If “Green Book” piqued your interest in racial relations in the South, just wait ’till you see “Just Mercy.”
Michael B. Jordan, heartthrob of “Black Panther” and the “Creed” movies, does an acting 180 in this hard-hitting courtroom drama and real-life story that had the audience at its Toronto Film Festival premiere sobbing — and could be an Oscar contender on several levels.
It’s always fascinating to see actors who’ve given us explosive performances package their energy into tightly controlled roles. Jordan and co-star Jamie Foxx only sparingly even raise their voices in the rage-inducing story of Walter McMillian (Foxx), a wrongly accused Alabama man on death row in the 1980s and 90s. Jordan plays Bryan Stevenson, a young Harvard lawyer who takes on McMillian’s case and witnesses firsthand the institutional and casual racism and classism endemic in the state’s law enforcement system.
“Just Mercy” is the latest from director Destin Daniel Cretton (“Short Term Twelve,” “The Glass Castle”), who had both his cast and real-life inspiration on hand before and after the screening. It is a profoundly moving story and, at times, an almost unbearably sad one, as when Herbert Richardson (Rob Morgan, “Mudbound”), a shy Vietnam veteran with PTSD sentenced to death for a bombing he regrets and doesn’t really understand, is put to death. We are with him as he hyperventilates the night before his execution, in the waiting room next to the chamber as his head and eyebrows are shaved, and as the buckles are strapped around his ankles, wrists and head. At Richardson’s request, Stevenson is there to bear witness — and so are we. It is a chilling sequence and a striking cinematic indictment of the death penalty, of which Stevenson has been a vocal opponent throughout his career. “People who have fallen down still have humanity and basic rights,” he said at a short presentation with the cast before the film. Morgan’s portrayal of Richardson — one I hope the Academy takes note of — is a masterful embodiment of that notion.
Brie Larson (“Captain Marvel”), who starred in Cretton’s “Short Term Twelve,” appears here as Eva Ansley, Stevenson’s assistant. She’s solid, though here really only to be supportive of Jordan and Foxx — as the actress herself warmly acknowledged at the Q&A afterward. O’Shea Jackson Jr. plays a cellmate of McMillian and Richardson, providing a tiny measure of comic relief as a real-life inmate, Anthony Ray Hinton. Who, the credits note, was convicted partly because a policeman said he could tell he was guilty “just by looking at him.” Tim Blake Nelson, as a coerced jailhouse informant with a deep-seated fear of the electric chair, makes his short scenes equally memorable.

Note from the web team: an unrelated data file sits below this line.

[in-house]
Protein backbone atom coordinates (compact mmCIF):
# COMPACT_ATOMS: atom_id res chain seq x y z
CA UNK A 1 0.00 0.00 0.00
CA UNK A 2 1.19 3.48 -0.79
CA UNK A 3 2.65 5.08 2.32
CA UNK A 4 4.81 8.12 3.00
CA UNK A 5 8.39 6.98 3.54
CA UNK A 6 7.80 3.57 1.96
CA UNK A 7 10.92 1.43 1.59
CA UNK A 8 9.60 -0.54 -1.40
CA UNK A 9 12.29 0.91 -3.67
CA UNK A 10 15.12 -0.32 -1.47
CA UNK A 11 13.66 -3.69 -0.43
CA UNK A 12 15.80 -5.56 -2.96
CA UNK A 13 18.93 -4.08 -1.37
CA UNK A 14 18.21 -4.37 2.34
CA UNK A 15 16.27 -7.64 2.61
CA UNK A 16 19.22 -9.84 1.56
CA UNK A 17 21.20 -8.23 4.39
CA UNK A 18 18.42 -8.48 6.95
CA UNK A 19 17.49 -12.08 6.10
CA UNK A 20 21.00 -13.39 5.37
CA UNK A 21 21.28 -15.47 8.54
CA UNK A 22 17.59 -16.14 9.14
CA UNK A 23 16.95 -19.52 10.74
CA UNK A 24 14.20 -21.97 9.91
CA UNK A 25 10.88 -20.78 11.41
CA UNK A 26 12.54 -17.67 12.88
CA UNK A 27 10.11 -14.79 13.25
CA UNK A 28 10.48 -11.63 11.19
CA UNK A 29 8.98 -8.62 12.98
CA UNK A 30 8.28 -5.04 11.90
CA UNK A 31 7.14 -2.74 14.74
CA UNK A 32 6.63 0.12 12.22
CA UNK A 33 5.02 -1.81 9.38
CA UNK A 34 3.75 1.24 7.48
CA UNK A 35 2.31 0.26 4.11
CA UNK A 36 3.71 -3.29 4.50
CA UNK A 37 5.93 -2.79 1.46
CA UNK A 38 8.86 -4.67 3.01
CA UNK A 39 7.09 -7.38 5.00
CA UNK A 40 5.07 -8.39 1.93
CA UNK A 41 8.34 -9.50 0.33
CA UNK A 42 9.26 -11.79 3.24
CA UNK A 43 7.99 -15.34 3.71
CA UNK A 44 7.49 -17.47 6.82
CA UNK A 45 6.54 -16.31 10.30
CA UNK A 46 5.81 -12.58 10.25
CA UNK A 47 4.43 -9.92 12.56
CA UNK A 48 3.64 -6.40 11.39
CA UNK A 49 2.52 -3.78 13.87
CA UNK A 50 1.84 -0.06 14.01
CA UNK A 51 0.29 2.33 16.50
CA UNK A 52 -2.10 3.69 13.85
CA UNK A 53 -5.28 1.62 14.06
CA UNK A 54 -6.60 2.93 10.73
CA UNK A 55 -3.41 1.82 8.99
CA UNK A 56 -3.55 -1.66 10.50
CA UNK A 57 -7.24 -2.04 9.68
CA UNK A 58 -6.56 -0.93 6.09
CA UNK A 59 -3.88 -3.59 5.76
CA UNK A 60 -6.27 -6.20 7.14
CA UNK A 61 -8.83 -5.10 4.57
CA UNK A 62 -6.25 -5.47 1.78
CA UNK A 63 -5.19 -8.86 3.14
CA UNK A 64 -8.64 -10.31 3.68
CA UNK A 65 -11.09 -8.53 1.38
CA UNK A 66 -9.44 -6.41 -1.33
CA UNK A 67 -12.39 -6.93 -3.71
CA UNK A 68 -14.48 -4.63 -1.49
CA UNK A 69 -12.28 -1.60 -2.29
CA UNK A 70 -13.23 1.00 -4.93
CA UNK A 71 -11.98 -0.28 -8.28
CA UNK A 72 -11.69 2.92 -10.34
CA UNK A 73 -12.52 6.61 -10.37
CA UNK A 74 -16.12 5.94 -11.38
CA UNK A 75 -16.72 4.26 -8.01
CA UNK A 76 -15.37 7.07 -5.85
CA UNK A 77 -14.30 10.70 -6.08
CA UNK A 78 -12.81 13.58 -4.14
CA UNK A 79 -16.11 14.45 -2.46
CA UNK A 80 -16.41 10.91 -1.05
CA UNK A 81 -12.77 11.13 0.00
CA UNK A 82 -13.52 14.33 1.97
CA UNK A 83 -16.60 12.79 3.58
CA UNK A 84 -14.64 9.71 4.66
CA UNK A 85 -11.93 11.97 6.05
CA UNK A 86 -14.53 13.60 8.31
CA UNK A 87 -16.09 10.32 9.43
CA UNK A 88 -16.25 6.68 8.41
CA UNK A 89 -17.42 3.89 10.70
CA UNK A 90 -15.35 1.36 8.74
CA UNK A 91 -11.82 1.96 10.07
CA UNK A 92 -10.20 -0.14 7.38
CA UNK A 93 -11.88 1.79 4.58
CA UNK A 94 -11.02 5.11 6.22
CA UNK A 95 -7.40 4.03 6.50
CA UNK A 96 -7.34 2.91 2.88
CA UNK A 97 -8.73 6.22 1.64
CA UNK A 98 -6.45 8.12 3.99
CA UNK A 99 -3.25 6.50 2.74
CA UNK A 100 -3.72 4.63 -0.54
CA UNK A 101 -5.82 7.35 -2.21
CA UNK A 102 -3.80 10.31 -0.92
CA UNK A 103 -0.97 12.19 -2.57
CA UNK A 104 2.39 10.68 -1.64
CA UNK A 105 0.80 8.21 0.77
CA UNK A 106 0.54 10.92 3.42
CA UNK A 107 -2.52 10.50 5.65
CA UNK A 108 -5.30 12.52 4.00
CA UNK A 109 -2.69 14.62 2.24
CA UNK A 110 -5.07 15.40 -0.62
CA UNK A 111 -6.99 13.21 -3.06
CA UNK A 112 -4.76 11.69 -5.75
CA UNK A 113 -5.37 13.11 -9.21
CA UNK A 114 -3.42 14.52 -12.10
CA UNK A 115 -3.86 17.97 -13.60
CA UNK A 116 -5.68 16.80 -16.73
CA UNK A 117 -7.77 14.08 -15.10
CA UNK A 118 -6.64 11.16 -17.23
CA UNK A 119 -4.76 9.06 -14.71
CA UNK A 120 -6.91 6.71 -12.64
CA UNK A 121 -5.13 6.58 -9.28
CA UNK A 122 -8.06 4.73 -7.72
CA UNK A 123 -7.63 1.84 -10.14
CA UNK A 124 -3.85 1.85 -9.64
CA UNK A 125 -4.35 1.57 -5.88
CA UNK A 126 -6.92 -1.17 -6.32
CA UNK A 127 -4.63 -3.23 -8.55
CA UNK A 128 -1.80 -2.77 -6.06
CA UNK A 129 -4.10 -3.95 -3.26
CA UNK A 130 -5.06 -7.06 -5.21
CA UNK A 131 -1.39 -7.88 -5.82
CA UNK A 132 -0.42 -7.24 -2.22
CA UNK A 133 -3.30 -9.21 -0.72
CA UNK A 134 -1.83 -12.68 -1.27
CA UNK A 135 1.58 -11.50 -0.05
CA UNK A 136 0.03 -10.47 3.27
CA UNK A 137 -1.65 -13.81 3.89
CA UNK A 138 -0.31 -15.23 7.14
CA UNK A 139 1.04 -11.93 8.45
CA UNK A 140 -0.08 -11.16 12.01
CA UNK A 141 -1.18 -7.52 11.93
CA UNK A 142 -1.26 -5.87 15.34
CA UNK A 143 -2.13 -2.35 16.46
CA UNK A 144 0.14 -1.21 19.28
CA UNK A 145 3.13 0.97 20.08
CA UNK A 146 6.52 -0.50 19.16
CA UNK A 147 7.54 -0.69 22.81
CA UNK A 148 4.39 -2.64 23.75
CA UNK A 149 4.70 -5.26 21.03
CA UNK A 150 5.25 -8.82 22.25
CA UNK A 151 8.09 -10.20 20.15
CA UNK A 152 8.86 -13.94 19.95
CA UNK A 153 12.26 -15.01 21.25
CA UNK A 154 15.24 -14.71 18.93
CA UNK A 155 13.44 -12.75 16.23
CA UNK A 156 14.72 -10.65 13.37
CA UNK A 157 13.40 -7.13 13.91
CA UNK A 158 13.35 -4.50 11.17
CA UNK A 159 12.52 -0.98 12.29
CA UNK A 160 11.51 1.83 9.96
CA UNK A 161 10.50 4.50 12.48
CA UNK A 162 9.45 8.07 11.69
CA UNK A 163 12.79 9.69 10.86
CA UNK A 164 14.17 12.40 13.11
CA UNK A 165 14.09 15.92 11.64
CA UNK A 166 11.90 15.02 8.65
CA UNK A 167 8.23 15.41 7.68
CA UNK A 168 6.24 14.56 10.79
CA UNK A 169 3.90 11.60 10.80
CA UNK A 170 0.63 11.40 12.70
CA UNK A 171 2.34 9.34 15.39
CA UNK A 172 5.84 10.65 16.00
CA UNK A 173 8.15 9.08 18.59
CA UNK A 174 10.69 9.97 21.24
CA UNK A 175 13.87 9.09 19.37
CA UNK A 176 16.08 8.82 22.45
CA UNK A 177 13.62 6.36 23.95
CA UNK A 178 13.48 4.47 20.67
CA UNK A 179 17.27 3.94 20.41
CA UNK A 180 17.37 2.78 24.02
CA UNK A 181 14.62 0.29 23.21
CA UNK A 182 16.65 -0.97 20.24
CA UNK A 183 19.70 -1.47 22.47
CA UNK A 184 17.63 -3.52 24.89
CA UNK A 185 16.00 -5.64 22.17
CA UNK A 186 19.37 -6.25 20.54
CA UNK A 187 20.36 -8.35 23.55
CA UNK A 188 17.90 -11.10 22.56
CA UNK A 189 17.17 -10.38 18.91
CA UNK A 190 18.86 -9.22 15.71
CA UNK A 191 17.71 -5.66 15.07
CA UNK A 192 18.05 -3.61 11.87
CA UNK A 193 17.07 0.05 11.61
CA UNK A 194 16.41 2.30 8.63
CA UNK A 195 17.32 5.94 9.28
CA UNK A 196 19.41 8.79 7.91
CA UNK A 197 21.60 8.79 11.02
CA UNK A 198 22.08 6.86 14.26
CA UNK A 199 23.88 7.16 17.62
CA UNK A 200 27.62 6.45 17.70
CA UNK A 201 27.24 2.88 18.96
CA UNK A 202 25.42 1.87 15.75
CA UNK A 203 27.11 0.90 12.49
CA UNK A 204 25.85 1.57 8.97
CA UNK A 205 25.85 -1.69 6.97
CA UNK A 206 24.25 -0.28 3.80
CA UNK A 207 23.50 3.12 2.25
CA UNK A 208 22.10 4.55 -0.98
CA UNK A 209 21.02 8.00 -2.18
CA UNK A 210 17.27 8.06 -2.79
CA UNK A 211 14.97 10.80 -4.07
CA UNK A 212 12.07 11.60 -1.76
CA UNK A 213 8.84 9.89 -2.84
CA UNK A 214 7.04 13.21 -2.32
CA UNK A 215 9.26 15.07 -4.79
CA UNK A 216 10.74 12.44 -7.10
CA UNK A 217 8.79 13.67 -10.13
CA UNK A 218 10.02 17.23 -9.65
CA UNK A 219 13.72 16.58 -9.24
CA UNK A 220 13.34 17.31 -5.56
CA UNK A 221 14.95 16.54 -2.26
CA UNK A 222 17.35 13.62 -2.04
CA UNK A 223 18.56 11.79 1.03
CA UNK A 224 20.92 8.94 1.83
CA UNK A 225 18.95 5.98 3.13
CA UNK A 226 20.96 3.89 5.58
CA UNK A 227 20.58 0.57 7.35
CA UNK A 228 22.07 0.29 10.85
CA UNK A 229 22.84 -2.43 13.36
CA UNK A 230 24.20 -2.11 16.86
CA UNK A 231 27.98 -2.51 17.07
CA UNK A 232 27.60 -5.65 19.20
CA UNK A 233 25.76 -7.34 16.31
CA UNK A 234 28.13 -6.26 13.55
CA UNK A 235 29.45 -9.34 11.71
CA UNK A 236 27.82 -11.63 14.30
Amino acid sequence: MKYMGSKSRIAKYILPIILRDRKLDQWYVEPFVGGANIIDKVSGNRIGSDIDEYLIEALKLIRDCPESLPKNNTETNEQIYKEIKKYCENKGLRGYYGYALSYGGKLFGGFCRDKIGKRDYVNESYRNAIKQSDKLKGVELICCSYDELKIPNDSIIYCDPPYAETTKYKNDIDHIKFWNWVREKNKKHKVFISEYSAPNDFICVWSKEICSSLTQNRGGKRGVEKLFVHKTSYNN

But this is Jordan and Foxx’s show, and the duo has terrific acting chemistry — even when “Just Mercy” stretches on a bit longer than maybe it needs to (like every drama these days, it runs on well past the two-hour mark). Both suffer one racial slight after another — Stevenson is repeatedly and un-subtly warned away from helping the Monroeville convicts — and react by visibly stuffing their anger inward, knowing an outburst will only make the situation worse. McMillian is a native of Monroeville, and the film takes pointed note of the fact that its townspeople love to tell Stevenson it’s “home of ‘To Kill a Mockingbird,’ ” where author Harper Lee grew up and set her iconic novel about lawyer Atticus Finch. Ironically, as one character notes, no one is equally eager to remember that Monroe County was also home of the slavery of thousands of human beings. That disconnect gets at the heart of “Just Mercy,” and Foxx’s devastating portrayal of the quiet McMillian, so steeped in lifelong inequality that he barely looks surprised when he’s wrongly and roughly arrested, should have audiences thinking long after the credits roll.
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